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reading of one or two chapters, as the case might be, a free conversation ensued in the form of question and answer, frequently interspersed with practical views and remarks adapted to the capacity of all present, and animated with pious emotions and moral sentiments, fitted to imbue the minds of all with the fear and love of God, and to infis in the youthful heart the solid and enduring principles of pure religion and Christian righteousness.

The morning hour, from six to seven, thus became an intellectual and moral feast-a spiritual breakfast of the most refreshing and invigorating efficacy to us all. The plan in one important feature soon impressed itself upon my admiration. The infant class, as I may call that composed of those from five to seven, was exercised primarily upon the simple facts in the lesson, while the second class explained them; and the third drew the inferences and deduced the practical bearings of the subject as it applied to themselves and society at present.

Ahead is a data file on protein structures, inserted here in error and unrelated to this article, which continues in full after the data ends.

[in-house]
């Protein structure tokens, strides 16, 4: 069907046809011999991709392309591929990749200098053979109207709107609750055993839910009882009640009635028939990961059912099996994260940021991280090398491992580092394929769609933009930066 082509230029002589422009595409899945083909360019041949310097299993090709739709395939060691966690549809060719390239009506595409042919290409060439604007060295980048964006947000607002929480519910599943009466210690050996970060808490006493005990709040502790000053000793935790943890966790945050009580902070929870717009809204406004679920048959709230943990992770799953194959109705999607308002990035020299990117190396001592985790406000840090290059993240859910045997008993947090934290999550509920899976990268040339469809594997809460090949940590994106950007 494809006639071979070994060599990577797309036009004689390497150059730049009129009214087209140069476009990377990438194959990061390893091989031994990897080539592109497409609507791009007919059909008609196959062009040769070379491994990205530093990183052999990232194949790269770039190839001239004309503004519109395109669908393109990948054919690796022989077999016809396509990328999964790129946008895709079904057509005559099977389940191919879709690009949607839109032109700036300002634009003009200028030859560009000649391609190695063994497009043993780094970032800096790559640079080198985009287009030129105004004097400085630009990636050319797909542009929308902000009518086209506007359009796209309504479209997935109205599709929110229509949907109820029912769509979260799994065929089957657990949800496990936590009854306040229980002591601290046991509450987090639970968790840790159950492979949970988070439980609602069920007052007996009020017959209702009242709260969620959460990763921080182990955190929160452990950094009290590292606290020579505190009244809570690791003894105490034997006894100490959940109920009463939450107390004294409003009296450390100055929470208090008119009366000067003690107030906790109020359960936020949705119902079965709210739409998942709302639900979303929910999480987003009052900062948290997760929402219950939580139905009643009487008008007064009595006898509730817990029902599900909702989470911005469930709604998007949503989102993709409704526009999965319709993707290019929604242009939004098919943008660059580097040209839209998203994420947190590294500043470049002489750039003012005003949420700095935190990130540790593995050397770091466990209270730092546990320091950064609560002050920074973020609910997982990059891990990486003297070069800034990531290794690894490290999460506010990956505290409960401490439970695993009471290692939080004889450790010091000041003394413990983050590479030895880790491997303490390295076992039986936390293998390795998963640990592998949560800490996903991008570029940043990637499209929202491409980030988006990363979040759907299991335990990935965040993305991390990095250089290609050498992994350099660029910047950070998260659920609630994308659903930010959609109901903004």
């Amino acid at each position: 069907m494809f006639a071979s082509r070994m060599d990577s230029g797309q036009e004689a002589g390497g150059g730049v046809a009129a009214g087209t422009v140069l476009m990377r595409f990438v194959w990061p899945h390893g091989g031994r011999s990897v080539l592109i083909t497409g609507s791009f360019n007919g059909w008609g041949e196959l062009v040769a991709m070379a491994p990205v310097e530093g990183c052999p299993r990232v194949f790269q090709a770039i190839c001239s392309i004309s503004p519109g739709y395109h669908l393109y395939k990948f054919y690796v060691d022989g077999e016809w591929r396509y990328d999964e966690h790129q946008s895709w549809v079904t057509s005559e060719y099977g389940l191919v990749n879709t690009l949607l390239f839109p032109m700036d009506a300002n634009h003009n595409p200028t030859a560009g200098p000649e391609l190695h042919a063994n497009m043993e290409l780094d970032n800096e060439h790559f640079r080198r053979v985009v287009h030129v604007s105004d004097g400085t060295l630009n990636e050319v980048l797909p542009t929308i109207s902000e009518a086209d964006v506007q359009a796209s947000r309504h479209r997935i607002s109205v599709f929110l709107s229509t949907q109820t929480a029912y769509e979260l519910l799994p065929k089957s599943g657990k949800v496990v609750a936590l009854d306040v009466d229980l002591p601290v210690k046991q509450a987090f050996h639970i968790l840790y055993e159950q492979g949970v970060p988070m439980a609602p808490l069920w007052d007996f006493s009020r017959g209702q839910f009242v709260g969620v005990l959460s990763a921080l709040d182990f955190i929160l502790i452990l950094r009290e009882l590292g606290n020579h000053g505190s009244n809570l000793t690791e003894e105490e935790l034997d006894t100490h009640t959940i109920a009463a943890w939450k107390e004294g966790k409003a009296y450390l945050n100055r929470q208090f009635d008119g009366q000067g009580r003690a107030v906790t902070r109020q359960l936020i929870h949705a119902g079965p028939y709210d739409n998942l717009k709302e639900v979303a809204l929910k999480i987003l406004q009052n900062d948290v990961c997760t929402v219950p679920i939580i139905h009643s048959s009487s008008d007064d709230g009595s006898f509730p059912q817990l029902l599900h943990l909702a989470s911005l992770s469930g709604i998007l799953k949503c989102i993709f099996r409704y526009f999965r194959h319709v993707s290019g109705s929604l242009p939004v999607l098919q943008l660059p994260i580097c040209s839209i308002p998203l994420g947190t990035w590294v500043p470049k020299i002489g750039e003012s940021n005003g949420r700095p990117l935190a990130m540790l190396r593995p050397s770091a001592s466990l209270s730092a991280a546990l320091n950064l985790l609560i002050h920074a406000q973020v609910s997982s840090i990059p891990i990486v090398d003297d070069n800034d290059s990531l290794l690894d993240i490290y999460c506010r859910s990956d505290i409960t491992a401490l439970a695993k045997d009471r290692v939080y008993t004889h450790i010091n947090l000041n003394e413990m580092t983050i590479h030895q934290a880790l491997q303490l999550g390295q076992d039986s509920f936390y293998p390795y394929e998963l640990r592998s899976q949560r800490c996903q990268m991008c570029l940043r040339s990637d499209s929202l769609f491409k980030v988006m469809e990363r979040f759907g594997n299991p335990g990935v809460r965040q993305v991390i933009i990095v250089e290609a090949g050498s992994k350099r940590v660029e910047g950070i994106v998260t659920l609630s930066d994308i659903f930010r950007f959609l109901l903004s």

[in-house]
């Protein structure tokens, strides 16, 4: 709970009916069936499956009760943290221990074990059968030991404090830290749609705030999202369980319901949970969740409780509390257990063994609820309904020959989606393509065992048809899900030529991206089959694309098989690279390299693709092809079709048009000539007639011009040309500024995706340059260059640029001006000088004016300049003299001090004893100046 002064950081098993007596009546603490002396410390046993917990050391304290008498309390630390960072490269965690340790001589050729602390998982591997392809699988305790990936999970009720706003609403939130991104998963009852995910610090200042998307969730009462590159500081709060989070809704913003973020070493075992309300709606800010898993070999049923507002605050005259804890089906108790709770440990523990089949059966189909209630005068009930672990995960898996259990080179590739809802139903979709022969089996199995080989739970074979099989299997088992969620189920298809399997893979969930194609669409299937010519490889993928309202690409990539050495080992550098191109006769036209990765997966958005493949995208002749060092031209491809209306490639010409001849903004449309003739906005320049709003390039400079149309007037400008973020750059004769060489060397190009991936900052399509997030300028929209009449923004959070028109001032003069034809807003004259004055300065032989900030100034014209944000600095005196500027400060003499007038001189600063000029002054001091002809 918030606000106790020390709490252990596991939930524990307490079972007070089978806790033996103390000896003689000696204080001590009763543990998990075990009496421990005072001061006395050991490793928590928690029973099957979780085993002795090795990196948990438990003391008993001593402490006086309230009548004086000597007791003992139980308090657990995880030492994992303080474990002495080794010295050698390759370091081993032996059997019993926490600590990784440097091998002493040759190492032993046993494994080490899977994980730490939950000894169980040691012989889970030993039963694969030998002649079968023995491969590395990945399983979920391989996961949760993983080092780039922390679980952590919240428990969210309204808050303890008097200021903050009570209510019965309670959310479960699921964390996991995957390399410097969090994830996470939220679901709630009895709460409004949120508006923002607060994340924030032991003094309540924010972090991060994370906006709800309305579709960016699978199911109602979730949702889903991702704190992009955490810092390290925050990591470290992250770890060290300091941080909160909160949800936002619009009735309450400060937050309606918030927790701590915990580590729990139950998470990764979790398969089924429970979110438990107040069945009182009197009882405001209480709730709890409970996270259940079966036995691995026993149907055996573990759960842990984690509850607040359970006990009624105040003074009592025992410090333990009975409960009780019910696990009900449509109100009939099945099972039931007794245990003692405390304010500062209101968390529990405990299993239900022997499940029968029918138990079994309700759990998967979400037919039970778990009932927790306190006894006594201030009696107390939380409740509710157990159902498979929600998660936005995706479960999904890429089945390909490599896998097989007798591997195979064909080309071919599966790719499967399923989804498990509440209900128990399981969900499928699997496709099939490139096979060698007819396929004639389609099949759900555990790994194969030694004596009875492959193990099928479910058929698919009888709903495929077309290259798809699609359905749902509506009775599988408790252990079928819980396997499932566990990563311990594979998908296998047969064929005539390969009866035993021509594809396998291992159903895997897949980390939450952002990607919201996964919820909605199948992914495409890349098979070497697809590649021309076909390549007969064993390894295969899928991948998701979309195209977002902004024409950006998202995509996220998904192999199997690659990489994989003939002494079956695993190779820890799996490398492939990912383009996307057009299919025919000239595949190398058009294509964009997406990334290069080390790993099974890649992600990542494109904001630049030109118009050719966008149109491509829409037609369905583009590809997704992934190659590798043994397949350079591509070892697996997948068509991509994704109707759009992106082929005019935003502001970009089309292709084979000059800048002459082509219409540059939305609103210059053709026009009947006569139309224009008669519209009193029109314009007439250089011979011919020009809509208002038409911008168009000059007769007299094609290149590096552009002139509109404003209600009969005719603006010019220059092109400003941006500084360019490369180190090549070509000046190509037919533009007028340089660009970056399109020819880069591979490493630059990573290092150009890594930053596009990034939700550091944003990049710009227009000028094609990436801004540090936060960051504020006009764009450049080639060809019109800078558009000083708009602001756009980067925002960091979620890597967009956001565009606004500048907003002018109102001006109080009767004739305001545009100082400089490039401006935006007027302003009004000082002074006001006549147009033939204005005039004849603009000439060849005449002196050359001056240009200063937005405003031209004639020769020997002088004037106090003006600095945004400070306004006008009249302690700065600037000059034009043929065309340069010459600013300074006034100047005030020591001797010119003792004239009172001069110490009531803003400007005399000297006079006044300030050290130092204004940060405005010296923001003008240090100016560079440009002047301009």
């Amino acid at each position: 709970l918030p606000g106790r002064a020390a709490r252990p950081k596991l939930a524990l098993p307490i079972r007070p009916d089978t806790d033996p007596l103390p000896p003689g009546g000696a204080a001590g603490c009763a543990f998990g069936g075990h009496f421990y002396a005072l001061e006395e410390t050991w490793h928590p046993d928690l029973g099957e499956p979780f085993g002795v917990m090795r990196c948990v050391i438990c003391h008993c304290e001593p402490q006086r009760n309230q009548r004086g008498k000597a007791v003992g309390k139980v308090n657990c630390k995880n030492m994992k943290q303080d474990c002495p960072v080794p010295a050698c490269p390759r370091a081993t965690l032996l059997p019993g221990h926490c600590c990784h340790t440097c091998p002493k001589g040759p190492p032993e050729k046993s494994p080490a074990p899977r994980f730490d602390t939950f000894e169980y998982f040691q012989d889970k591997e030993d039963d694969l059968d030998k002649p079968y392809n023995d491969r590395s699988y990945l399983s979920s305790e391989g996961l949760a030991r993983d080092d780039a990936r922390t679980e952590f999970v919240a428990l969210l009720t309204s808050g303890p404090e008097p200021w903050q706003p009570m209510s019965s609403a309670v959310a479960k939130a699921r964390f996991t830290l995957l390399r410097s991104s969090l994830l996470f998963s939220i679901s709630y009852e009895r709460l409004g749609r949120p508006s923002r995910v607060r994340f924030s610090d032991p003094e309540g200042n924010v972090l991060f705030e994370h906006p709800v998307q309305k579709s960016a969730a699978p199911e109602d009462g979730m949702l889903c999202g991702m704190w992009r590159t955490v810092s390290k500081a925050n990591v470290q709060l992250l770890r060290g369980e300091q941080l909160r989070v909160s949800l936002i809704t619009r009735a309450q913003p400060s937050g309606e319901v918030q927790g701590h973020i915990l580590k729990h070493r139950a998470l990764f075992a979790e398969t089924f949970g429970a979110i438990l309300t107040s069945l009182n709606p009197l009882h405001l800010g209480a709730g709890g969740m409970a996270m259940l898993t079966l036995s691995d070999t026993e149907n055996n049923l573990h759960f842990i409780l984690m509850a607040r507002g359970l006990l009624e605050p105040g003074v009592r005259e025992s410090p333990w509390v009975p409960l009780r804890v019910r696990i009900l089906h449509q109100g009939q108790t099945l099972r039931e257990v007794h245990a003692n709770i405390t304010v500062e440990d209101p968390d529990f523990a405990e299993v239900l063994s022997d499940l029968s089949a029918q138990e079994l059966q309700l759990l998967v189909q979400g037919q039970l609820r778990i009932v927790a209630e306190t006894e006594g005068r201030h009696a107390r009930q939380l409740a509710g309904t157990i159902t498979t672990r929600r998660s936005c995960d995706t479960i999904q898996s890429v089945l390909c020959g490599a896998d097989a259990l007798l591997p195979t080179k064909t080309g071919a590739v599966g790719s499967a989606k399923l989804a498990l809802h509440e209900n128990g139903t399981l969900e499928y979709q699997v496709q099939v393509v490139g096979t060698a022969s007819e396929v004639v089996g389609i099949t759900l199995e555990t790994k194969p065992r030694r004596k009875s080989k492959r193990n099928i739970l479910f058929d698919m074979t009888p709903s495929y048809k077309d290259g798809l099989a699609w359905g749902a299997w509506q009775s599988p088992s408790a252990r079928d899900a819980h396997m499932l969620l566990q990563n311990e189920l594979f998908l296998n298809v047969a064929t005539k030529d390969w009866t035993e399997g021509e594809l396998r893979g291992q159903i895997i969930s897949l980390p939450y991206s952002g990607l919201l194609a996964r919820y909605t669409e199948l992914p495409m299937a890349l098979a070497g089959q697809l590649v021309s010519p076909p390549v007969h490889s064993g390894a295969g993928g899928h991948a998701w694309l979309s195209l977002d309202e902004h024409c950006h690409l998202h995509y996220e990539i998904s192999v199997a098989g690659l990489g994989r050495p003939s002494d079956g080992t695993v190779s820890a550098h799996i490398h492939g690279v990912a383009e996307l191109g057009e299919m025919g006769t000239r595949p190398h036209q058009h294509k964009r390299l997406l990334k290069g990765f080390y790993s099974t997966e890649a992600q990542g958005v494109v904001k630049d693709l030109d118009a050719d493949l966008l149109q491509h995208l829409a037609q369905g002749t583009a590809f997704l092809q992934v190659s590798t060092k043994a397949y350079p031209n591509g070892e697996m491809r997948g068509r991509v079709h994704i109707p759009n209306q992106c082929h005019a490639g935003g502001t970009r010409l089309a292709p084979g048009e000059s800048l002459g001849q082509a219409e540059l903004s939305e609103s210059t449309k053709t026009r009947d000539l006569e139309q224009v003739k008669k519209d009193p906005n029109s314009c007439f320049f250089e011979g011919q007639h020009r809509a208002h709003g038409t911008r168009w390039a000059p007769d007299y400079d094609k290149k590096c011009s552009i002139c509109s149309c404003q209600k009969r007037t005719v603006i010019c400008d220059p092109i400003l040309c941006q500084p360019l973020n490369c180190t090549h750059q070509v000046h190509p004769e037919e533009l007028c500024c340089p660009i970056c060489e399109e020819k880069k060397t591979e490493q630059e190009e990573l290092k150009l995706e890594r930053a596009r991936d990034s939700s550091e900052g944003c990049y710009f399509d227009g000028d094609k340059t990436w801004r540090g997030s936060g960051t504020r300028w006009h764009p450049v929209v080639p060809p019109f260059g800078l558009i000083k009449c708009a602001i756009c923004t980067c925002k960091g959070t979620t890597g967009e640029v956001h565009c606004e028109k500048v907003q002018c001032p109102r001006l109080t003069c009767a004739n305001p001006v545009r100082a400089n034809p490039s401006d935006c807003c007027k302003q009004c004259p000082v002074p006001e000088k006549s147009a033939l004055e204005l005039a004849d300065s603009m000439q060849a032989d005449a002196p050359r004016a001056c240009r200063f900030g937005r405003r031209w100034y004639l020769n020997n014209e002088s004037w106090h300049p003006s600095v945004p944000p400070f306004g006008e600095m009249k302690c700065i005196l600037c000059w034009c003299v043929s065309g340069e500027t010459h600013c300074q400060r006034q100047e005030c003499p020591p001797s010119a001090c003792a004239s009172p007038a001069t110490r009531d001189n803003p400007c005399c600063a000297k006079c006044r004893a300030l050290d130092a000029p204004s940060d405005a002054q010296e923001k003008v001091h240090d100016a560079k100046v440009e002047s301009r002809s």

Another very cardinal view of the whole exhibition immediately arrested my attention. Olympas, instead of calling upon his family to attend family worship, was accustomed to assemble his household to the morning and evening lesson. Family instruction, rather than family worship, was the prominent idea. True, indeed, the praises of God were frequently sung, and prayer and thanksgiving were always offered at the close of the lesson ; but as instruction extended to all present, and only a part could properly unite in the worship of God, it was much more apposite to denominate it family teaching than family worship.

Apart from its religious and moral character and influences, contemplated as a literary and intellectual affair-as purely educational in the common acceptance of the term, it was nearly equal to a common school course. Two hours per day, well and faithfully applied in this way, gave to the whole household of Olympas a literary and intellectual superiority over every other family in the neighbourhood who enjoyed in every other respect the same educational advantages.